Another policy that impacted higher education was the expansion of post-graduate scholarship programs through the President’s scholarship programs for study abroad launched in 1981, and the creation of the “Becas Chile” program in 2008, which boosted the number scholarships for doctoral study. By 2014, 10,598 doctoral scholarships had been awarded – a considerable number for a small higher education system that had relied on part-time faculty. It is important to emphasized that the number of persons holding a doctorate in Chile in have increased from 1500 in 1990 to an estimative number of 8568 in 2018.

There is no doubt that all of these policies and reforms shaped the academic profession in Chile in one way or another, but particularly for faculty at research-oriented institutions. Only six universities are currently considered research-oriented institutions. These institutions account for most of the country’s research productivity and make Chile highly productive compared with the rest of Latin America in terms of peer-reviewed research publications.

Today, research-oriented universities in Chile have an academic hierarchy comparable to that of U.S. institutions. For example, many of these research-oriented institutions have a probationary period for tenure-track faculty ranging between 7-10 years. However, this trend is only evident in the most prestigious institutions in the country. These prestigious institutions have also increased expectations for their faculty members, converging on a doctoral degree or its equivalent for more professional or artistic disciplines, as the minimum qualification for employment. Requirements for moving up in the tenure-track pipeline have become stricter over time at these types of institutions. This trend is aligned with policies that define the current iteration of the Becas Chile program.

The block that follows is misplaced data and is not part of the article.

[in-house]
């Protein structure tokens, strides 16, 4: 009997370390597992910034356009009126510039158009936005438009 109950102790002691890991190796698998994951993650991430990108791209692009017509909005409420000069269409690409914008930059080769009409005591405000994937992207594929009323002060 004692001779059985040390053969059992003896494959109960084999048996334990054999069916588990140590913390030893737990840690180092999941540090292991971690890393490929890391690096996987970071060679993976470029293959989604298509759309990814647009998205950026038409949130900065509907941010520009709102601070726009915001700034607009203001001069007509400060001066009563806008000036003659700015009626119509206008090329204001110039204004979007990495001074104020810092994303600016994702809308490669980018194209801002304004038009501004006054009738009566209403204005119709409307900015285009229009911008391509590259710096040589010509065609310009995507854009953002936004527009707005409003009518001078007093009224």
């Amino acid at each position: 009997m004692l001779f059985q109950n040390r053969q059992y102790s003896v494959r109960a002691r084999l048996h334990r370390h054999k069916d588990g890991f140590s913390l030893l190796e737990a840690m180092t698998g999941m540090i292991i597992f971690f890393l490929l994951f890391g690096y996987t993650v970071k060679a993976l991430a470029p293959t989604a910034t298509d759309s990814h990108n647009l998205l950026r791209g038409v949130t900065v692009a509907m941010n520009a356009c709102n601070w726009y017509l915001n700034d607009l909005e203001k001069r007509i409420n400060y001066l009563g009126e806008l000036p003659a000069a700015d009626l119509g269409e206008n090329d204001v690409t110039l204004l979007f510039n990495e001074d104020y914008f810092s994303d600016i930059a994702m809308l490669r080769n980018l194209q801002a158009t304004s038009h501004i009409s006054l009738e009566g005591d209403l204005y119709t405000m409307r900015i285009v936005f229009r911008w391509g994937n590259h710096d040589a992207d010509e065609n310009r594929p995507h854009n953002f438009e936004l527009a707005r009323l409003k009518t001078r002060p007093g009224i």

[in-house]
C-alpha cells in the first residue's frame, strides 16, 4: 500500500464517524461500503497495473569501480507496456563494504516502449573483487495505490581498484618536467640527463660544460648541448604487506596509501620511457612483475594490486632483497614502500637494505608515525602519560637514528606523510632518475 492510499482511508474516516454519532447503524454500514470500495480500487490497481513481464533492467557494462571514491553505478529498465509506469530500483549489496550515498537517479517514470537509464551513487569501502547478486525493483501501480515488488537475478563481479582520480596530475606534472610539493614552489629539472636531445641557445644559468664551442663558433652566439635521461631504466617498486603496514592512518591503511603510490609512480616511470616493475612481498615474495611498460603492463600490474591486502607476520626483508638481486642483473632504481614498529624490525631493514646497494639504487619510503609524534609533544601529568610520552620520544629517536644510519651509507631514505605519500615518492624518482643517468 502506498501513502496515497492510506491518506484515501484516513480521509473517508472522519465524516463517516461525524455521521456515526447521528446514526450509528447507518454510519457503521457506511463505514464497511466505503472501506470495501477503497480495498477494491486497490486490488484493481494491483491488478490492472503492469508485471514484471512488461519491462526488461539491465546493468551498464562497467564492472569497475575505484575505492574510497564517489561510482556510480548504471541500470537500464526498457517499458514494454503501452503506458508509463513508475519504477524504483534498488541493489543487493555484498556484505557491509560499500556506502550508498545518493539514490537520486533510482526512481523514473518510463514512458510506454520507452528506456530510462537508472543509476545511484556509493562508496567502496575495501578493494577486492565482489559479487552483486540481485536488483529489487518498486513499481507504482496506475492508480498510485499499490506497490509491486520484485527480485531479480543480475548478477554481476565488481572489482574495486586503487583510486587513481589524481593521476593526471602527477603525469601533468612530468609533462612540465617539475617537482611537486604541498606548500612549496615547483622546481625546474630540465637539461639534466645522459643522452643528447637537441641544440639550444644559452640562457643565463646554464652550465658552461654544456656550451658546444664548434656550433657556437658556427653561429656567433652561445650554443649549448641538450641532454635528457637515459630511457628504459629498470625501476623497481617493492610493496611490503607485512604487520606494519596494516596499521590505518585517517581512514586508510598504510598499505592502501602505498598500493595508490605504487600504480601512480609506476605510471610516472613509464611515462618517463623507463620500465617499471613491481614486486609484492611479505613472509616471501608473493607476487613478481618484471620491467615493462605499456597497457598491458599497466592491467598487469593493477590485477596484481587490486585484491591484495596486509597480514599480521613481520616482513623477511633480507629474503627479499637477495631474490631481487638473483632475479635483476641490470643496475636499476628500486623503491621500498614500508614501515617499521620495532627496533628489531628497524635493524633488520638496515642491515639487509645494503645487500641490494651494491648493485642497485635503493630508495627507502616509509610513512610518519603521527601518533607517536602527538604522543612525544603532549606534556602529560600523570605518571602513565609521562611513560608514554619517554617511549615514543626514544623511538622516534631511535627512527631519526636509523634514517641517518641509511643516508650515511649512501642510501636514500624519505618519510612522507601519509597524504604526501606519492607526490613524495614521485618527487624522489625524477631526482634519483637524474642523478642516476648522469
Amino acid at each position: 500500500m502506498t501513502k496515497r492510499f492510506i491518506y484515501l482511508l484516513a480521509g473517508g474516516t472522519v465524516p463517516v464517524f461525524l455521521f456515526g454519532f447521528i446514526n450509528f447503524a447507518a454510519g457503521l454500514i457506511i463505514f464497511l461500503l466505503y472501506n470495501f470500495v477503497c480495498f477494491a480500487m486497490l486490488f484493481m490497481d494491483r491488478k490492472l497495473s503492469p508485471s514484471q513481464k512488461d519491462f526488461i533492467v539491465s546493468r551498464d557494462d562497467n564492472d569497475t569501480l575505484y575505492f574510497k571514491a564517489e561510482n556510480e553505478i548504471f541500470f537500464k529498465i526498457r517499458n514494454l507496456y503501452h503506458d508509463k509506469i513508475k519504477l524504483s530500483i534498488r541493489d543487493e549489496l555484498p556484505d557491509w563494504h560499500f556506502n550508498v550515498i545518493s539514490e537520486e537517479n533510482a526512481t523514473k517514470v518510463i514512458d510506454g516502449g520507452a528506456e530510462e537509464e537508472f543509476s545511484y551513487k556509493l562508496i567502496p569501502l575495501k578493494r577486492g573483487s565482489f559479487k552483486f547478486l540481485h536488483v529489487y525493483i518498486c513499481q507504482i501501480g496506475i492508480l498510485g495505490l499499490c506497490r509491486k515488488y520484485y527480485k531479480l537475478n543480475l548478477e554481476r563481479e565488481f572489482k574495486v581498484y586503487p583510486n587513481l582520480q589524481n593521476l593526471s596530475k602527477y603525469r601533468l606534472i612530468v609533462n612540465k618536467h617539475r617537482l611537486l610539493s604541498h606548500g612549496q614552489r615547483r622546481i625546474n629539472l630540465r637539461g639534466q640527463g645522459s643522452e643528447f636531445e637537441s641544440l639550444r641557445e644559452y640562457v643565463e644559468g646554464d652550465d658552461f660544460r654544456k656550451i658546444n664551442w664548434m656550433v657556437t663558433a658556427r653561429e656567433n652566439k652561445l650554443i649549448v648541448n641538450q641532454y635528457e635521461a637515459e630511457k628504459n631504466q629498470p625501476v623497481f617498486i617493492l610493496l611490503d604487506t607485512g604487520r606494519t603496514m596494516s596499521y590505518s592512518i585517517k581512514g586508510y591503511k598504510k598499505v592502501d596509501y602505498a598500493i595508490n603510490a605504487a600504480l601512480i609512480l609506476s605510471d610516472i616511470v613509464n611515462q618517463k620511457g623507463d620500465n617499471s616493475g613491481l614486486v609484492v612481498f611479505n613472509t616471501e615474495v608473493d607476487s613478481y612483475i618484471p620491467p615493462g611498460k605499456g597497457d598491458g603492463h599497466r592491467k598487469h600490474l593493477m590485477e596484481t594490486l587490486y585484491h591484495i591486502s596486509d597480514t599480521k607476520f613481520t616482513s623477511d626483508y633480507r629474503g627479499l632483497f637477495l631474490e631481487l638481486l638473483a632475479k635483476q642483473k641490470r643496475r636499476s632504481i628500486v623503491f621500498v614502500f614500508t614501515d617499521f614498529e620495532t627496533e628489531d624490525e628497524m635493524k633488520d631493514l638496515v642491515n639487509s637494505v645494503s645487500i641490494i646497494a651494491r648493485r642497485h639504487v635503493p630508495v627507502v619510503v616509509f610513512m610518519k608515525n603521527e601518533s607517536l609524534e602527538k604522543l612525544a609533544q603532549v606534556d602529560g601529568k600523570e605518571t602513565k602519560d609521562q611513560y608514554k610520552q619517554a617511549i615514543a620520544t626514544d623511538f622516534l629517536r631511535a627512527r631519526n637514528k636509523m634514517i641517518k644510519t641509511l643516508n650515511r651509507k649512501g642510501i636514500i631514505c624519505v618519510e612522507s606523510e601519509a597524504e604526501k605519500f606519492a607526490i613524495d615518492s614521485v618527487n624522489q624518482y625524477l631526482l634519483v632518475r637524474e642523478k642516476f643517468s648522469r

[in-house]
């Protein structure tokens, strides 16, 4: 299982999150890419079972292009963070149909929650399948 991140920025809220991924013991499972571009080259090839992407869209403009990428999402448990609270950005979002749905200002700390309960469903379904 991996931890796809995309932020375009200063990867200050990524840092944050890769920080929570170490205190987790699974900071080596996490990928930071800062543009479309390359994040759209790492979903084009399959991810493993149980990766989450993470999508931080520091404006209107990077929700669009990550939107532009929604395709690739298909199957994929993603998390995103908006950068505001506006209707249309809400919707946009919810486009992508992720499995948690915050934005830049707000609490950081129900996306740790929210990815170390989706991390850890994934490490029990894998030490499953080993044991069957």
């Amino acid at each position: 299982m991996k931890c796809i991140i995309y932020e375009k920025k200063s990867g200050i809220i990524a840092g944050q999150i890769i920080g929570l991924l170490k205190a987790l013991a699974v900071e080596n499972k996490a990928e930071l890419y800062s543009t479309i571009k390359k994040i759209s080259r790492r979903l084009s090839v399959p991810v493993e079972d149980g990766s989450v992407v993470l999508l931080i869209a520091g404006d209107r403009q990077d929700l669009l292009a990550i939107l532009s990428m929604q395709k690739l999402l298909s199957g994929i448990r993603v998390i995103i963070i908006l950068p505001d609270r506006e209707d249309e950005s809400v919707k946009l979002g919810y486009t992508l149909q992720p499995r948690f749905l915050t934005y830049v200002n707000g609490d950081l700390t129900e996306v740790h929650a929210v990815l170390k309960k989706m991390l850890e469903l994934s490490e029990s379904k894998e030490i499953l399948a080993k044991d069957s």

While it is true that the professionalization of the academic career in Chile, particularly in research-oriented institutions, has evolved over time, tending to imitate the U.S. research university model, the national objectives behind these reforms are not entirely clear. Scholars have suggested that the research-intensive model confers prestige and elite status, but the reforms may also have been intended to drive an institutional growth, a desire for many institutions. Additionally, growing economic constraints can motivate institutions to compete for publicly-funded research grants and other sources of external funding as a central part of the university’s financial strategy and, therefore, into a central part of what is expected from faculty members.

Although the research institution model in emerging economies, such as Chile, is difficult to implement because of the varied resources and conditions required, the desire to contribute to knowledge production and become an elite research institution is extremely attractive, and should be, no matter the local context or resulting pressures on national institutions.


This blog is based on the research paper: Veliz-Calderon, D., Theurillat, D., Paredes, V., & Pickenpack, A. (2018). The evolution of the academic profession in research universities in Chile. Education Policy Analysis Archives, 26(17). DOI: http://dx.doi.org/10.14507/epaa.26.3262

Daniela Veliz-Calderon is Assistant professor and Director of Academic Development at the School of Education at the Pontificia Universidad Católica de Chile. Her research interests relate to the academic profession, internationalization, student affairs, and gender. Ph.D in Higher Education from the University of Maine and MA in Student Development in Higher Education from the same university.